"So if you don't mind," Wilson said, pointing at the sizzling T-bones, "I'd very much like mine now, before they're too done."

Beatrice nodded and forked two steaks onto a plate. Wilson helped himself to potato salad and began to eat in the kitchen, standing up, while Beatrice watched her own steak. She liked it medium-well. Just a moment longer...

"You know," she said, "the bank is having the big Halloween party tonight."

"Yes," Wilson said. He was cutting his steaks into peculiar strips, long even strips of meat, before he ate them. "I like Halloween. It's my favorite holiday."

"Well," Beatrice said. "Why aren't you going to the party then?"

"Oh," Wilson said. "I am. Do you know Suzy from Loans? I'm going as the Kaiser, she as the Empress. We will make a fine couple. She does my laundry."

The words echoed in Beatrice's head. She concentrated on her sizzling steak and swallowed quickly to fight back the tears. She should have known better. Pee-Wee, Gizmo, and Chablis would never have treated her like this.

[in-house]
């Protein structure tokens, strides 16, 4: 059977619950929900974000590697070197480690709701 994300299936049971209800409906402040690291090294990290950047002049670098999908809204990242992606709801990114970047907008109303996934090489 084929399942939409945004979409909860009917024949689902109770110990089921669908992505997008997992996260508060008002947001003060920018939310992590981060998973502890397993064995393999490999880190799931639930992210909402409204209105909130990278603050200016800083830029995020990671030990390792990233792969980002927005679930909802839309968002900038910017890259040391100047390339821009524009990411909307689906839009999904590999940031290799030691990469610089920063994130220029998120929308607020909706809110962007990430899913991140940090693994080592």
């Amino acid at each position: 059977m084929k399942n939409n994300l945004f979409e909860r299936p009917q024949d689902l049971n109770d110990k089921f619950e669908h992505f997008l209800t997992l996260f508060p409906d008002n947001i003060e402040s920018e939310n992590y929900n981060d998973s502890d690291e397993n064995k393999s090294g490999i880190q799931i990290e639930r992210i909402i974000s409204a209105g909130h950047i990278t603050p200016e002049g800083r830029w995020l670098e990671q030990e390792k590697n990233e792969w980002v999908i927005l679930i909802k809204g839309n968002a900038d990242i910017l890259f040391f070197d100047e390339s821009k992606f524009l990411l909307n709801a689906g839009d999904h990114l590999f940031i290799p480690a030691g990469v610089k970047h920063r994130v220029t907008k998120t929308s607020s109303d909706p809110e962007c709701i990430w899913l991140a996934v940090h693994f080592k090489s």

"Wilson!" Mrs. Babylonia screeched from the living room. "I smell meat!"

With the courage of a woman spurned, ignoring the half-formed syllables with which Wilson was trying to hold her back, Beatrice went into the living room. What she saw made her gag. The old woman sitting in the armchair by the fireplace was thin and shrunken, her parched skin tight over bulgy, knobby bones. Arms thin as paper clips held a blanket. The woman's eyes were white and large, the only bright thing shining out of the dank corner to which Mrs. Babylonia was confined. Her fingers, Beatrice now noticed, were scabbed, and the woman had no lips. Her face was covered with scars. Beatrice let her plate sink and dropped her steak and potato salad onto the floor.

"Hello, dear," Mrs. Babylonia said. "I am Wilson's mother."

Beatrice did not know what to say. She glanced over her shoulder, but Wilson hadn't followed her and was still eating in the kitchen. Her glance returned to the mustard-gassed face of the starving woman.